Emerging investigator series: prompt response of estuarine denitrifying bacterial communities to copper nanoparticles at relevant environmental concentrations†
The effects of metallic nanoparticles (NPs) on the estuarine biota have mostly been shown for concentrations higher than those actually measured or predicted in these environments. To address this gap, a range of concentrations expected to occur in estuarine environments (from 0.01 to 1 μg g−1) was employed in microcosms studies to assess the impact of Cu NPs in the denitrification pathway. This was achieved by quantifying the gene expression in estuarine sediments exposed to Cu NPs for up to six days and potential denitrification rates. The expression of nitrite (nirS) and nitrous oxide (nosZ) reductase genes was enhanced in a timewise manner upon exposure to Cu NPs <50 nm. For 1 μg g−1 Cu NPs, an increase in the gene expression could be seen immediately after 1 h of exposure and continued to be enhanced up to 7 h. For 0.01 μg g−1 Cu NPs, an increase in the gene expression could only be seen after 4 h or 7 h of exposure; however, it continued to rise until 24 h. Concomitantly to the increased gene expression, the potential denitrification rate was increased by 30%. In any case, after 48 h, expression levels were no longer different from that of the non-exposed control. For the exposure to Cu NPs <150 nm, no change in the gene expression could be seen. Our results suggest that the deposition and adsorption of Cu NPs <50 nm in estuarine sediments promote the immediate and transient expression of key genes of the denitrification pathway. The long-term impact of continuous inputs of Cu NPs into estuaries deserves renewed analysis to account for their effects not just on the biota but especially on ecosystem functions.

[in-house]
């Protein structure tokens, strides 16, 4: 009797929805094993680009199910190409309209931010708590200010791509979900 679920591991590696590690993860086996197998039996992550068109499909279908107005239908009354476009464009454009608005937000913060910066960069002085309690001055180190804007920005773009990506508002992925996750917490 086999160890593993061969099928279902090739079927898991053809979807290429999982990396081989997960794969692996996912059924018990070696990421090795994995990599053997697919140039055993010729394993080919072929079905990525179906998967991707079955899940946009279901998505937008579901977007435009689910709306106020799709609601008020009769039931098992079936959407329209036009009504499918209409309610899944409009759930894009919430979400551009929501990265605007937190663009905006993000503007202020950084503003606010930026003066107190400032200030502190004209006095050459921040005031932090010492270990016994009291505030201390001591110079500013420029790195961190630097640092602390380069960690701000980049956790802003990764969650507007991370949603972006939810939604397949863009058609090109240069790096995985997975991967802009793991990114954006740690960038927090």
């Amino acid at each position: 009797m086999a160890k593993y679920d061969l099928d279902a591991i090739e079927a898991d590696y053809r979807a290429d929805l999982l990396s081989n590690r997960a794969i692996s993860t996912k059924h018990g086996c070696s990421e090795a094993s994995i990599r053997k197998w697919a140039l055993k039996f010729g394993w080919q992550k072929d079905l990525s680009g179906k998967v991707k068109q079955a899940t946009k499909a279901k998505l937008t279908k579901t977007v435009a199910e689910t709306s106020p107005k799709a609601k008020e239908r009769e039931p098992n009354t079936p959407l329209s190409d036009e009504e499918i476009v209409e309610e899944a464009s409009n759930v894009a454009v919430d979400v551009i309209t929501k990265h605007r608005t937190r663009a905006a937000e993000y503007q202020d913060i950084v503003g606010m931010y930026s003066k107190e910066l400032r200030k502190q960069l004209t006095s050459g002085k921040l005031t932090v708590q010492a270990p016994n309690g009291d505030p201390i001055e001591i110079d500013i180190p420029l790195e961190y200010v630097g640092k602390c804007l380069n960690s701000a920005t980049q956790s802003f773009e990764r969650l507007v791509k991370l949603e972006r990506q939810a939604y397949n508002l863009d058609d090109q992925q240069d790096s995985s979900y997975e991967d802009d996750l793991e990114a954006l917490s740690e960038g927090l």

- This article is part of the themed collection: Emerging Investigators Series